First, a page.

Wednesday, 1 December 2010

Cymru am byth!

Welsh students should be feeling pretty smug at the moment - and English/Scots teenagers should be packing their bags. Why? Because the Welsh government (which doesn't have enough powers yet) has announced that it will pay the fees increase for Welsh students, wherever in the UK they study. Students will pay £3000 as they do now if they're Welsh or have lived in Wales for 3+ years, and if the fees are £9000, the Welsh government will find the rest. Unfortunately, they're taking the money out of the Welsh universities' teaching grant, so we'd better hope that the kids choose Welsh colleges, but it's still great.

The government minister, Leighton Andrews, had some very clear and intelligent things to say about tuition fees.

“We do not support full-cost or near full cost fees. We do not believe that higher education should be organised on the basis of a market.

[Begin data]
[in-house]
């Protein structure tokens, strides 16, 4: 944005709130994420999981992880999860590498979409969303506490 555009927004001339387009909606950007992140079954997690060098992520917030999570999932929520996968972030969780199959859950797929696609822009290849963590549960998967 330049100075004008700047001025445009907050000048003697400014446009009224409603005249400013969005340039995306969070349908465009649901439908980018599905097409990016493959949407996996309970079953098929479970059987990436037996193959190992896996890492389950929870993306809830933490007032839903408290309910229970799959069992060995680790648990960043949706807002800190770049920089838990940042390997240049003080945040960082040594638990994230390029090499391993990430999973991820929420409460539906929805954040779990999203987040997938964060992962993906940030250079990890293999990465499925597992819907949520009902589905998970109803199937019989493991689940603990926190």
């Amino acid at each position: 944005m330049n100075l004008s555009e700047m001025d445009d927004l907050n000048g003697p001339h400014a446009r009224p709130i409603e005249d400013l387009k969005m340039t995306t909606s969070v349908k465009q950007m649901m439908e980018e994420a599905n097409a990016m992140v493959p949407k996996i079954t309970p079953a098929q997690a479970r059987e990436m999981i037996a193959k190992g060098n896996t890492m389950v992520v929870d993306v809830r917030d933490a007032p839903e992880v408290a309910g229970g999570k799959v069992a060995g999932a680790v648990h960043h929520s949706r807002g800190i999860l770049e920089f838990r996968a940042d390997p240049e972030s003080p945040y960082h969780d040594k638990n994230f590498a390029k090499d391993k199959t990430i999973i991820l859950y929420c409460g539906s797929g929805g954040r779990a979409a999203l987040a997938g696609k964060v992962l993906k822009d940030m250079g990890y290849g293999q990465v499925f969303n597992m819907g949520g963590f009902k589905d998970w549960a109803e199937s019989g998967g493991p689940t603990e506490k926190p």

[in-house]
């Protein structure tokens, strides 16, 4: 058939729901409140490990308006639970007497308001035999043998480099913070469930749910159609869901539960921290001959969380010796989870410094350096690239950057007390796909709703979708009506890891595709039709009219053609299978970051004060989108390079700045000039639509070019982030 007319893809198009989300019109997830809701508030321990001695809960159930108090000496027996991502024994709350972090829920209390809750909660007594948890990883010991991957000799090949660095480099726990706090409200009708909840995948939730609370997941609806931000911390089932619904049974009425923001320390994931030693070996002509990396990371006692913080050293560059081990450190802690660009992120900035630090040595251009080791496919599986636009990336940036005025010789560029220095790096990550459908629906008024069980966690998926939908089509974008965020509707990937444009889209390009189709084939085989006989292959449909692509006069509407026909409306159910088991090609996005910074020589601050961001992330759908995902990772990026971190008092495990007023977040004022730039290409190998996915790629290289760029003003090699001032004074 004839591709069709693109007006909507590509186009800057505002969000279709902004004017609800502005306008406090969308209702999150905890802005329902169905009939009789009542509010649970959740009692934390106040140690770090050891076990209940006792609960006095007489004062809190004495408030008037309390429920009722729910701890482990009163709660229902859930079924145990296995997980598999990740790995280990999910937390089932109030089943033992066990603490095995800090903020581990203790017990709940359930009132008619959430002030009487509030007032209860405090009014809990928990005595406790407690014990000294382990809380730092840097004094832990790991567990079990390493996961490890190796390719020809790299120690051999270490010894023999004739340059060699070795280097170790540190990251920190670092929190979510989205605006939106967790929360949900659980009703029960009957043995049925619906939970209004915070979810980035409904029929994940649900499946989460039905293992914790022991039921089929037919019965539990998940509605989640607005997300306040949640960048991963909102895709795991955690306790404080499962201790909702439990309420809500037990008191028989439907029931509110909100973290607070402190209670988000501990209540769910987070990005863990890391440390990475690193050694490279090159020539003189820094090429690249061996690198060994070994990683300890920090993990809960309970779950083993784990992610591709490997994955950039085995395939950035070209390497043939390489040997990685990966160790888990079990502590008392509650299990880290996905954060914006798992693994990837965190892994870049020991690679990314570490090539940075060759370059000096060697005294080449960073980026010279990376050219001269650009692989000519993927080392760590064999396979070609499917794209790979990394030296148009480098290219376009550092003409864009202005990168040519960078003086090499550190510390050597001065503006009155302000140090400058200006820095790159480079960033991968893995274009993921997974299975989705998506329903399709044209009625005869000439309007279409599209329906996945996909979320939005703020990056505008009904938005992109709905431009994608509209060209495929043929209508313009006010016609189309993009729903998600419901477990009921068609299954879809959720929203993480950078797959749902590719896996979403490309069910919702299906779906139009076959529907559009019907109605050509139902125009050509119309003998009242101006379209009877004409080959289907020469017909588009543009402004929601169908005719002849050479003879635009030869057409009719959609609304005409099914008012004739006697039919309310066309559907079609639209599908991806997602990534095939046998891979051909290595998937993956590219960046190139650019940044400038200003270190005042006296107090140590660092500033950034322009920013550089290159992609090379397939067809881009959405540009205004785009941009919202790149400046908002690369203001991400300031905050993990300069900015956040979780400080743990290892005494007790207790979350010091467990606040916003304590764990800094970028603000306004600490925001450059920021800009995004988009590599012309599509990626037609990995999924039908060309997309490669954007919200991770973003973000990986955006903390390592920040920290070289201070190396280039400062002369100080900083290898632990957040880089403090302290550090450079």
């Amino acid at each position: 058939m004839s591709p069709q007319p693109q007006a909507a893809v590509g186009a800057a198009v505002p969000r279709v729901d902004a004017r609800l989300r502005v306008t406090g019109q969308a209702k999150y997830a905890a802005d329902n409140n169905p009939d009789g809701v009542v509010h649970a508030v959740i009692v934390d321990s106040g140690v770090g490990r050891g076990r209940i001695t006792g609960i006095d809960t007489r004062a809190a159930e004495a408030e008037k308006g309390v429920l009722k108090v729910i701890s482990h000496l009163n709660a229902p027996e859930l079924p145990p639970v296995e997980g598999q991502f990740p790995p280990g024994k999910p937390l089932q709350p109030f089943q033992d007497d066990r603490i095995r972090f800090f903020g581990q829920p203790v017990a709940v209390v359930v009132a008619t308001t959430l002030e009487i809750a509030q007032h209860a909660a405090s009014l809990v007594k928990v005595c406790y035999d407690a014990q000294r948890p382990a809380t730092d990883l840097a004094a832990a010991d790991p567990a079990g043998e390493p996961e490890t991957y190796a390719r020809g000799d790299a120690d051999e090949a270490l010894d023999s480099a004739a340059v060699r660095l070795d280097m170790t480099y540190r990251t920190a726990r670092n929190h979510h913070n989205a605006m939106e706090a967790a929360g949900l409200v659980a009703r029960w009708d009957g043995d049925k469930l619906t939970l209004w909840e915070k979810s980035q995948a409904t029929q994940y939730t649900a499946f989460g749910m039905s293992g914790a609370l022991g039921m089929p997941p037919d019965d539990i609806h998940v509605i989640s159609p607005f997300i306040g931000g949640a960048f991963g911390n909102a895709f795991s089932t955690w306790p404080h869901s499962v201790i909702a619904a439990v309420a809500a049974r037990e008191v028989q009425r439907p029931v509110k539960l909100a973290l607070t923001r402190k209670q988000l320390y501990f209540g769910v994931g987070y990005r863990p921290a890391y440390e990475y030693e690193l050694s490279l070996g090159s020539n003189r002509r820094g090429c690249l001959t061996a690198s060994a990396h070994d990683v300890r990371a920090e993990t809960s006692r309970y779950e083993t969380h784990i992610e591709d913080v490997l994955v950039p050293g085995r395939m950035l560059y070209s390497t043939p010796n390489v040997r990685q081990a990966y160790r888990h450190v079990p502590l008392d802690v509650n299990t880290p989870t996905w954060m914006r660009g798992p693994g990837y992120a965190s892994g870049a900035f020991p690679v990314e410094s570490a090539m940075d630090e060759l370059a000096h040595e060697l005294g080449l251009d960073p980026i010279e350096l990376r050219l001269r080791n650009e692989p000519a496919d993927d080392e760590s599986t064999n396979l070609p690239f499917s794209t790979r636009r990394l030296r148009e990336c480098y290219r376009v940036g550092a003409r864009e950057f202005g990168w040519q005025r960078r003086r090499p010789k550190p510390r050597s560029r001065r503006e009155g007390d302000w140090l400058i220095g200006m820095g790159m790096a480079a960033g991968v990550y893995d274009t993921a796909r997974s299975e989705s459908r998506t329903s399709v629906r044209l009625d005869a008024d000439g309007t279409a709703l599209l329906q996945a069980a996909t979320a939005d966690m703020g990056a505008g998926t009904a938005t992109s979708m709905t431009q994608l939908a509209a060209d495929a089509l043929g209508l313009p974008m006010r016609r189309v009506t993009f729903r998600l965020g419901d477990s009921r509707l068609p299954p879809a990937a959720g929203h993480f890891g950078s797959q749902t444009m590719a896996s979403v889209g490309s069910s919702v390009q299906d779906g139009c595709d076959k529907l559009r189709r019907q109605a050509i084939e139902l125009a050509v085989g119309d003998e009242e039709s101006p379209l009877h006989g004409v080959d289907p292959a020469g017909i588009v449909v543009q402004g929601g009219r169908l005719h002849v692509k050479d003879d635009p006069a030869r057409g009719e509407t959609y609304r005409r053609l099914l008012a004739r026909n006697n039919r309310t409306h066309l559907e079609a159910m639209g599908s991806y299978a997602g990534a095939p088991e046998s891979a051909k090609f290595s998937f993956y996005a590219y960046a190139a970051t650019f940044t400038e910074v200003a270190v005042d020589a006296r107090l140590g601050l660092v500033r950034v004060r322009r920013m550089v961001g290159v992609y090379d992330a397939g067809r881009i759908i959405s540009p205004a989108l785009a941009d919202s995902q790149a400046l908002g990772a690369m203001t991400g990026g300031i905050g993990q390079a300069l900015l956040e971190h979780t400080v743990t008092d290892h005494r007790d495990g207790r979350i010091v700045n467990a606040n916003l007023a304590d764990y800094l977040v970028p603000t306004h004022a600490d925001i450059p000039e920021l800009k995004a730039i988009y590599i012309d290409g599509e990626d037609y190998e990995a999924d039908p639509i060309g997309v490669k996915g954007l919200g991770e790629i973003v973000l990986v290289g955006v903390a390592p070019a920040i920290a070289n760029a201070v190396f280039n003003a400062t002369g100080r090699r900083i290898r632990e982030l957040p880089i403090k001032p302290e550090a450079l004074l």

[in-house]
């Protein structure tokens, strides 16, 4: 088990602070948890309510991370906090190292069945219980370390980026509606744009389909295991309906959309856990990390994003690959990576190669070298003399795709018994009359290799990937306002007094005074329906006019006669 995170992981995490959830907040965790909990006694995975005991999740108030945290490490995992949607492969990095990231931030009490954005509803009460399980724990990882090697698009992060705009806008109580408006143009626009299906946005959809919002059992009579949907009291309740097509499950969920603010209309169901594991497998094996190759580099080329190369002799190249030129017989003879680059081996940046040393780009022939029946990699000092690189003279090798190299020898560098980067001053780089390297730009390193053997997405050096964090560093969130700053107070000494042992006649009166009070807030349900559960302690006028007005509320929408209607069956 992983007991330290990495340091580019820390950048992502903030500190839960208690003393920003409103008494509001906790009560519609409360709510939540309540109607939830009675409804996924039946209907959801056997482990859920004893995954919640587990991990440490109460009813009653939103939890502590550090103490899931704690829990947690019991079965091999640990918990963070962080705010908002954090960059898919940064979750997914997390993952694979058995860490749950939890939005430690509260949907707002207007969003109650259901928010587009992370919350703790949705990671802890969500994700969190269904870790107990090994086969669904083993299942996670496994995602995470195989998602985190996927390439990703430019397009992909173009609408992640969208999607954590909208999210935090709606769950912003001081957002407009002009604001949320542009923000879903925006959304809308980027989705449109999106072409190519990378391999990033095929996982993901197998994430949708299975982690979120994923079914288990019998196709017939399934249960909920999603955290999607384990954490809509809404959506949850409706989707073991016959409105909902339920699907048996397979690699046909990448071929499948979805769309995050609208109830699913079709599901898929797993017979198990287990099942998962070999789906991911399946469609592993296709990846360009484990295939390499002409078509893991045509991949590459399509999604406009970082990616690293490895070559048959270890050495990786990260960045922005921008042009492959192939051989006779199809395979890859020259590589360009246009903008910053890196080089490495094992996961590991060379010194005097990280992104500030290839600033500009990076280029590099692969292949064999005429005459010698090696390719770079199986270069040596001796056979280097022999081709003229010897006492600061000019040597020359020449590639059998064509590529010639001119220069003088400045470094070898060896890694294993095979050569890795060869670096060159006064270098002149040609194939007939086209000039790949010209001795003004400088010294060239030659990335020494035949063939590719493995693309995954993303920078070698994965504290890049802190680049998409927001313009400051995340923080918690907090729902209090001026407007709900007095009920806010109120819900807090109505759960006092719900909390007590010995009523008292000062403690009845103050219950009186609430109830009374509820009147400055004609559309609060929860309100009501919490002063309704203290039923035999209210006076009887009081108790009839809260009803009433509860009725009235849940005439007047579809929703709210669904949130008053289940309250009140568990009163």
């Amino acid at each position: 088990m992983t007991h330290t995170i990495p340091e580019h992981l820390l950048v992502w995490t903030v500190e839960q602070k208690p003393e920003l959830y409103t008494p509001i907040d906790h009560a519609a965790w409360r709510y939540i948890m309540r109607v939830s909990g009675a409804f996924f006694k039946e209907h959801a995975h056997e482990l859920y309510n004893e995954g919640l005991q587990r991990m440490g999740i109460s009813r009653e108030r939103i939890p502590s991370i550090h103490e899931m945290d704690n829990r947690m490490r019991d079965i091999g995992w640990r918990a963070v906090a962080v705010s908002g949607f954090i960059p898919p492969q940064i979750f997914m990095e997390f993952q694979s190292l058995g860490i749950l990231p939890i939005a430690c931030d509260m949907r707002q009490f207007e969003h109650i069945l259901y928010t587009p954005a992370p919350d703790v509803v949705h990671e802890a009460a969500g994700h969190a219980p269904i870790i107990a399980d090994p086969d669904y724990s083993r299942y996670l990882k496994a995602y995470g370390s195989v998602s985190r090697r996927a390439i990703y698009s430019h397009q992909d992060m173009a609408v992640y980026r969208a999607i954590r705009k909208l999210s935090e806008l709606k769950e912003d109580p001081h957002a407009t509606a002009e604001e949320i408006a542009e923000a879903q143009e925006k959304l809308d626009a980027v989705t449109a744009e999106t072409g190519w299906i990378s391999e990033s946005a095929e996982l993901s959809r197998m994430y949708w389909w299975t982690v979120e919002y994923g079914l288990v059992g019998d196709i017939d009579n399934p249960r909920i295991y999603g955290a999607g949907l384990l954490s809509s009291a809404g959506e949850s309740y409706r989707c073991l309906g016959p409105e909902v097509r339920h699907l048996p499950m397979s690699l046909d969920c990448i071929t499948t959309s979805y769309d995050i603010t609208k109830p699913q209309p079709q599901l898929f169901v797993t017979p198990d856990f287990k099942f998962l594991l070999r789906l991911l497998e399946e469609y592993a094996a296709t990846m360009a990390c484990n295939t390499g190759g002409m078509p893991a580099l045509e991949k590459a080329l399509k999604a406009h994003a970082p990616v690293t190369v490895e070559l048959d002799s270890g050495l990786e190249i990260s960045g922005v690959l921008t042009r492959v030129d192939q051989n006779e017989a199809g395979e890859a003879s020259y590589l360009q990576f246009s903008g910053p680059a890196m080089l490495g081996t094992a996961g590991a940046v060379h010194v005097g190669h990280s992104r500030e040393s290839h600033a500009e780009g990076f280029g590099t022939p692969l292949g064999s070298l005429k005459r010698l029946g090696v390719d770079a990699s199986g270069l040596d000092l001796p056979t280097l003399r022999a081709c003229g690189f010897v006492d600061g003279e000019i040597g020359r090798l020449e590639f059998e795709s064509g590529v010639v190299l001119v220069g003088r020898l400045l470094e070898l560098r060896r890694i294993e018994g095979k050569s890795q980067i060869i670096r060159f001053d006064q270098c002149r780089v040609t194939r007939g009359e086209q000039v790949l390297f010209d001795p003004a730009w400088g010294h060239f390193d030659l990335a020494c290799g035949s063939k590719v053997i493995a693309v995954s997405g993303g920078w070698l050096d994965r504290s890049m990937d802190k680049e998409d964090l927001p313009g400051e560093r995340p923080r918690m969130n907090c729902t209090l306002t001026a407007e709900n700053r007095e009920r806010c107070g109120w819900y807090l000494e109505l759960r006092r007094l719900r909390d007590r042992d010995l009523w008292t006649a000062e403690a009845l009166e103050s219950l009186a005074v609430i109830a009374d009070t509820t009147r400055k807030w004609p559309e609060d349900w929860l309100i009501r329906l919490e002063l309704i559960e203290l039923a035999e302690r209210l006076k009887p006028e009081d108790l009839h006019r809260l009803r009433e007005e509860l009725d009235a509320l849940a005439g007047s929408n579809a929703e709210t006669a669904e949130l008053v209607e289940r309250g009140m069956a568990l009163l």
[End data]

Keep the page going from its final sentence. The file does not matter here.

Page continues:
We have a responsibility to Welsh-domiciled students, wherever they choose to study. We also have a responsibility to ensure that Wales benefits, economically, socially and culturally, from the investment that the Assembly Government makes in higher education in Wales.
“This is a ‘Made in Wales’ policy which demonstrates the benefits of devolution. We are preserving the principle that the state will subsidise higher education and maintain opportunities for all.”

It's also a great idea because it's helping break up the UK. As devolved governments make their own choices, different areas will have varied political and economic priorities, and there will be competition between them. As a fan of breaking up tired post-imperialist constructions (the UK in its current form has been around since 1922) in favour of small, feisty, lefty countries (think Norway), I'm all for it.

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